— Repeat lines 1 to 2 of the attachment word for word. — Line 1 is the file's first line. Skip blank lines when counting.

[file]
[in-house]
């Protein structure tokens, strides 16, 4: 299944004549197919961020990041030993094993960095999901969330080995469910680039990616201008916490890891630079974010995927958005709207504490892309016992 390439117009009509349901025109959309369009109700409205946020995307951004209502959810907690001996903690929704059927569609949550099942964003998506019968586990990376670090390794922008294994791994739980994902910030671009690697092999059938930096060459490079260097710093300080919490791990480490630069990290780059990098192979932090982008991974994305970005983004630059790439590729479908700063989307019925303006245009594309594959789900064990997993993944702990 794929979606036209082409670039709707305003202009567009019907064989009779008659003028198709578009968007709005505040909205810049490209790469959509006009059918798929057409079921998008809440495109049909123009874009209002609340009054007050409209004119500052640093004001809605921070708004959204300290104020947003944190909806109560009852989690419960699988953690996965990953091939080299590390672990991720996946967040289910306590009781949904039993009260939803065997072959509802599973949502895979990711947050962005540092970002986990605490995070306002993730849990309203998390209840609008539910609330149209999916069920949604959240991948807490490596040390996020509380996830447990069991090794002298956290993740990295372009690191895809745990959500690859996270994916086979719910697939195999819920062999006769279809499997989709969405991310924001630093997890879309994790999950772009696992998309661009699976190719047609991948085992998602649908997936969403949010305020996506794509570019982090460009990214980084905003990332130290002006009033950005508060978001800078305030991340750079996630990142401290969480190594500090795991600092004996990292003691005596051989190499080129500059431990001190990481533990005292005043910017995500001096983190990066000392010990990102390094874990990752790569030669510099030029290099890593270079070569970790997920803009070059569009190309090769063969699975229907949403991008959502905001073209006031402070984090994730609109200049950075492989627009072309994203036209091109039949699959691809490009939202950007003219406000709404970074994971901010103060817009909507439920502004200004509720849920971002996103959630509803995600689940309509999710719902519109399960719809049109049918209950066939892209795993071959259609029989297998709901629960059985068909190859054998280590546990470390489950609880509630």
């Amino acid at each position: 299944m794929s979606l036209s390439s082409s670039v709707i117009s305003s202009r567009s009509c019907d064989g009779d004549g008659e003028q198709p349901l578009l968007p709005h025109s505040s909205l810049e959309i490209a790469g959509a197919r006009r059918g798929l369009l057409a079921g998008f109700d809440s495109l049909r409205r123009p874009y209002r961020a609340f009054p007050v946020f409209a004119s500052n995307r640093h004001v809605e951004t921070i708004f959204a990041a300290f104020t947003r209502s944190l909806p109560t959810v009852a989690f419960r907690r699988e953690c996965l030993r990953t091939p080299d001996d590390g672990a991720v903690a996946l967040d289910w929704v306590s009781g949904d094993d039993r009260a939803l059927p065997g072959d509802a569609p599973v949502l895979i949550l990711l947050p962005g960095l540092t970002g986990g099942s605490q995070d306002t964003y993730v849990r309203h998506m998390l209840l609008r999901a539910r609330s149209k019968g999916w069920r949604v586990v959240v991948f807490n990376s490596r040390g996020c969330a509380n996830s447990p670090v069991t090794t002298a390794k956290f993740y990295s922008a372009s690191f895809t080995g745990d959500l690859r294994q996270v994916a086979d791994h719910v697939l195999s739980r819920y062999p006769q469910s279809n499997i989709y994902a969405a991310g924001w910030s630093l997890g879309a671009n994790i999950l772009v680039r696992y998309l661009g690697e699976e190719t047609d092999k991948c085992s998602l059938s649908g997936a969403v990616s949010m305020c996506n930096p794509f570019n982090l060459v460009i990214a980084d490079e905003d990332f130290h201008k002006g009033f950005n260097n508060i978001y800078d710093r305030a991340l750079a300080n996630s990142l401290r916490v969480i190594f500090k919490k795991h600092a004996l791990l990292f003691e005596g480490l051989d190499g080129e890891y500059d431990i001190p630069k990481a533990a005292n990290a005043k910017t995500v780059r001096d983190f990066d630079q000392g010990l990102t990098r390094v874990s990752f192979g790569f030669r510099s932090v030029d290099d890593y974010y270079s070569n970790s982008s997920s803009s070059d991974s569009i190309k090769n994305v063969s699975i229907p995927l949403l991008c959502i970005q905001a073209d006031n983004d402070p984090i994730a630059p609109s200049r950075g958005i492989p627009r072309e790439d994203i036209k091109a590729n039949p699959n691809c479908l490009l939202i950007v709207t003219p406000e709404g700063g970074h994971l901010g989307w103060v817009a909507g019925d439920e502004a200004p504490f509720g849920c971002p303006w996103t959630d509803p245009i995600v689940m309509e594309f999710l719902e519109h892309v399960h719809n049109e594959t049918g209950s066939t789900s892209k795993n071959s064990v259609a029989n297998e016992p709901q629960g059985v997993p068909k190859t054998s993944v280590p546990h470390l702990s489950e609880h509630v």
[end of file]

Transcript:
[in-house]
């Protein structure tokens, strides 16, 4: 299944004549197919961020990041030993094993960095999901969330080995469910680039990616201008916490890891630079974010995927958005709207504490892309016992 390439117009009509349901025109959309369009109700409205946020995307951004209502959810907690001996903690929704059927569609949550099942964003998506019968586990990376670090390794922008294994791994739980994902910030671009690697092999059938930096060459490079260097710093300080919490791990480490630069990290780059990098192979932090982008991974994305970005983004630059790439590729479908700063989307019925303006245009594309594959789900064990997993993944702990 794929979606036209082409670039709707305003202009567009019907064989009779008659003028198709578009968007709005505040909205810049490209790469959509006009059918798929057409079921998008809440495109049909123009874009209002609340009054007050409209004119500052640093004001809605921070708004959204300290104020947003944190909806109560009852989690419960699988953690996965990953091939080299590390672990991720996946967040289910306590009781949904039993009260939803065997072959509802599973949502895979990711947050962005540092970002986990605490995070306002993730849990309203998390209840609008539910609330149209999916069920949604959240991948807490490596040390996020509380996830447990069991090794002298956290993740990295372009690191895809745990959500690859996270994916086979719910697939195999819920062999006769279809499997989709969405991310924001630093997890879309994790999950772009696992998309661009699976190719047609991948085992998602649908997936969403949010305020996506794509570019982090460009990214980084905003990332130290002006009033950005508060978001800078305030991340750079996630990142401290969480190594500090795991600092004996990292003691005596051989190499080129500059431990001190990481533990005292005043910017995500001096983190990066000392010990990102390094874990990752790569030669510099030029290099890593270079070569970790997920803009070059569009190309090769063969699975229907949403991008959502905001073209006031402070984090994730609109200049950075492989627009072309994203036209091109039949699959691809490009939202950007003219406000709404970074994971901010103060817009909507439920502004200004509720849920971002996103959630509803995600689940309509999710719902519109399960719809049109049918209950066939892209795993071959259609029989297998709901629960059985068909190859054998280590546990470390489950609880509630």